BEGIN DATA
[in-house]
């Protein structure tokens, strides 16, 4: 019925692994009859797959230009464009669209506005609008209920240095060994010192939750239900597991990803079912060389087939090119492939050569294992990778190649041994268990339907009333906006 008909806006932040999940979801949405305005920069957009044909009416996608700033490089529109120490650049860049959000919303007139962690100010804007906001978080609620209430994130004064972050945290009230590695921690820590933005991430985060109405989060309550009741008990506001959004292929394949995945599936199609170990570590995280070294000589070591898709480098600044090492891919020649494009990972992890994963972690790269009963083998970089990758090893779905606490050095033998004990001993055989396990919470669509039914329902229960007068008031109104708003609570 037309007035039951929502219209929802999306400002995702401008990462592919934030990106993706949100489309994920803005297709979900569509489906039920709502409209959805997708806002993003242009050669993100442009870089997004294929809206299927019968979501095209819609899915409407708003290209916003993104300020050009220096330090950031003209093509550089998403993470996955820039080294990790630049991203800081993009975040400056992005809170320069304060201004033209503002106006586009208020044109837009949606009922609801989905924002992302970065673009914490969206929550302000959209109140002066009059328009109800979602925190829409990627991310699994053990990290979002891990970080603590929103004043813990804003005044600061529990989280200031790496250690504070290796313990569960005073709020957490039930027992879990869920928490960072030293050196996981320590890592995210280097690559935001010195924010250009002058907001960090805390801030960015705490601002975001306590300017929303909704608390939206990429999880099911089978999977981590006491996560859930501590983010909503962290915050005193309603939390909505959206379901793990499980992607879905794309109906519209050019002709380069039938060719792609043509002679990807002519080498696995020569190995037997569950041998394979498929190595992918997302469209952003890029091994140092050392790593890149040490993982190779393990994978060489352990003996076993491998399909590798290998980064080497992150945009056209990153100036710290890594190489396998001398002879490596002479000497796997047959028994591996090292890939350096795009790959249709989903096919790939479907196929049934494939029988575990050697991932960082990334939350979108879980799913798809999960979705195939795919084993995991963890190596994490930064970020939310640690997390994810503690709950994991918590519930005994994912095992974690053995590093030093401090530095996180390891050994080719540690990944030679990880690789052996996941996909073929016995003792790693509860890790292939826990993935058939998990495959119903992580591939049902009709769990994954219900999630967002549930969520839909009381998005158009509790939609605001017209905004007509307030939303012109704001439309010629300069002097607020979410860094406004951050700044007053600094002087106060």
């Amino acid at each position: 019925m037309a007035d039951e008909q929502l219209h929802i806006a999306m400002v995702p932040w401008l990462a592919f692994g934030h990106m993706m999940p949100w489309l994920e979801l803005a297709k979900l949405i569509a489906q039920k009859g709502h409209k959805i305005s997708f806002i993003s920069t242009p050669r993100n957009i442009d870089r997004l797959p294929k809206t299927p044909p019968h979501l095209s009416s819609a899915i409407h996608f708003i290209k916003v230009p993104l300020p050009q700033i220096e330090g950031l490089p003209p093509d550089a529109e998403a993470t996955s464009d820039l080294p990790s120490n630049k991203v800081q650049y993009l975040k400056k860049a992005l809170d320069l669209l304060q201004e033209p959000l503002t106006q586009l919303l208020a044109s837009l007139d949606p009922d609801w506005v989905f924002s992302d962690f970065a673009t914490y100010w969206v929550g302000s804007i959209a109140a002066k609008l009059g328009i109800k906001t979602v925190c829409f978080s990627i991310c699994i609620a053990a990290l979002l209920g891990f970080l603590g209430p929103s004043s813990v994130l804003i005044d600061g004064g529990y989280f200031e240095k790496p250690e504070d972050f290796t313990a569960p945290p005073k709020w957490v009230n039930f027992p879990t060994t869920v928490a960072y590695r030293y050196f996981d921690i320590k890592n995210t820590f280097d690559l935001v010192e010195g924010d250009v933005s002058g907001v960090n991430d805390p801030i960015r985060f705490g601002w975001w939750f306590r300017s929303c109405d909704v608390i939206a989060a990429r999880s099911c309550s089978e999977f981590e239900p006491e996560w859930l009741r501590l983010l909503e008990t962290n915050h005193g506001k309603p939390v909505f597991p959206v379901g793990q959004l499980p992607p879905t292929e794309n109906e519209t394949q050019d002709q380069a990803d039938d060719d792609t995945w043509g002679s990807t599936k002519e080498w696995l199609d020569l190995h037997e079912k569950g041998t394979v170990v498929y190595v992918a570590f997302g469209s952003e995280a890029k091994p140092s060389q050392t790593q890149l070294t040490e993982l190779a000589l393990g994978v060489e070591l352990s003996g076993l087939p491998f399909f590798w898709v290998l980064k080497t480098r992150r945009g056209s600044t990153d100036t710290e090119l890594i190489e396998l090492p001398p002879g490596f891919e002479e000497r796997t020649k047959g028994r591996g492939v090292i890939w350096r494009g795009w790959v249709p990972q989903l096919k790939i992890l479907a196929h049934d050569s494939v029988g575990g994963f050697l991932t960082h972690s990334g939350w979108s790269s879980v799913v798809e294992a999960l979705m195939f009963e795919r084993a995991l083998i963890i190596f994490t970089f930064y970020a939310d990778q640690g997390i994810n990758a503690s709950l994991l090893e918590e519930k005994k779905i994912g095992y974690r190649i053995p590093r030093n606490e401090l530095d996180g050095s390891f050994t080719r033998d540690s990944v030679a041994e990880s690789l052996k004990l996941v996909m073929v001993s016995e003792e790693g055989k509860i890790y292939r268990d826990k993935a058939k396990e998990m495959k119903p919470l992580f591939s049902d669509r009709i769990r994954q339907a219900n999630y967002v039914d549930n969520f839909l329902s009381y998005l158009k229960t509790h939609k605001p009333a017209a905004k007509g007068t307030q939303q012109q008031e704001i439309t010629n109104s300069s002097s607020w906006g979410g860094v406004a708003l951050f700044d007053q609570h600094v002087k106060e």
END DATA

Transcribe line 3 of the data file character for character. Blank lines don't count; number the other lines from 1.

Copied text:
């Amino acid at each position: 019925m037309a007035d039951e008909q929502l219209h929802i806006a999306m400002v995702p932040w401008l990462a592919f692994g934030h990106m993706m999940p949100w489309l994920e979801l803005a297709k979900l949405i569509a489906q039920k009859g709502h409209k959805i305005s997708f806002i993003s920069t242009p050669r993100n957009i442009d870089r997004l797959p294929k809206t299927p044909p019968h979501l095209s009416s819609a899915i409407h996608f708003i290209k916003v230009p993104l300020p050009q700033i220096e330090g950031l490089p003209p093509d550089a529109e998403a993470t996955s464009d820039l080294p990790s120490n630049k991203v800081q650049y993009l975040k400056k860049a992005l809170d320069l669209l304060q201004e033209p959000l503002t106006q586009l919303l208020a044109s837009l007139d949606p009922d609801w506005v989905f924002s992302d962690f970065a673009t914490y100010w969206v929550g302000s804007i959209a109140a002066k609008l009059g328009i109800k906001t979602v925190c829409f978080s990627i991310c699994i609620a053990a990290l979002l209920g891990f970080l603590g209430p929103s004043s813990v994130l804003i005044d600061g004064g529990y989280f200031e240095k790496p250690e504070d972050f290796t313990a569960p945290p005073k709020w957490v009230n039930f027992p879990t060994t869920v928490a960072y590695r030293y050196f996981d921690i320590k890592n995210t820590f280097d690559l935001v010192e010195g924010d250009v933005s002058g907001v960090n991430d805390p801030i960015r985060f705490g601002w975001w939750f306590r300017s929303c109405d909704v608390i939206a989060a990429r999880s099911c309550s089978e999977f981590e239900p006491e996560w859930l009741r501590l983010l909503e008990t962290n915050h005193g506001k309603p939390v909505f597991p959206v379901g793990q959004l499980p992607p879905t292929e794309n109906e519209t394949q050019d002709q380069a990803d039938d060719d792609t995945w043509g002679s990807t599936k002519e080498w696995l199609d020569l190995h037997e079912k569950g041998t394979v170990v498929y190595v992918a570590f997302g469209s952003e995280a890029k091994p140092s060389q050392t790593q890149l070294t040490e993982l190779a000589l393990g994978v060489e070591l352990s003996g076993l087939p491998f399909f590798w898709v290998l980064k080497t480098r992150r945009g056209s600044t990153d100036t710290e090119l890594i190489e396998l090492p001398p002879g490596f891919e002479e000497r796997t020649k047959g028994r591996g492939v090292i890939w350096r494009g795009w790959v249709p990972q989903l096919k790939i992890l479907a196929h049934d050569s494939v029988g575990g994963f050697l991932t960082h972690s990334g939350w979108s790269s879980v799913v798809e294992a999960l979705m195939f009963e795919r084993a995991l083998i963890i190596f994490t970089f930064y970020a939310d990778q640690g997390i994810n990758a503690s709950l994991l090893e918590e519930k005994k779905i994912g095992y974690r190649i053995p590093r030093n606490e401090l530095d996180g050095s390891f050994t080719r033998d540690s990944v030679a041994e990880s690789l052996k004990l996941v996909m073929v001993s016995e003792e790693g055989k509860i890790y292939r268990d826990k993935a058939k396990e998990m495959k119903p919470l992580f591939s049902d669509r009709i769990r994954q339907a219900n999630y967002v039914d549930n969520f839909l329902s009381y998005l158009k229960t509790h939609k605001p009333a017209a905004k007509g007068t307030q939303q012109q008031e704001i439309t010629n109104s300069s002097s607020w906006g979410g860094v406004a708003l951050f700044d007053q609570h600094v002087k106060e």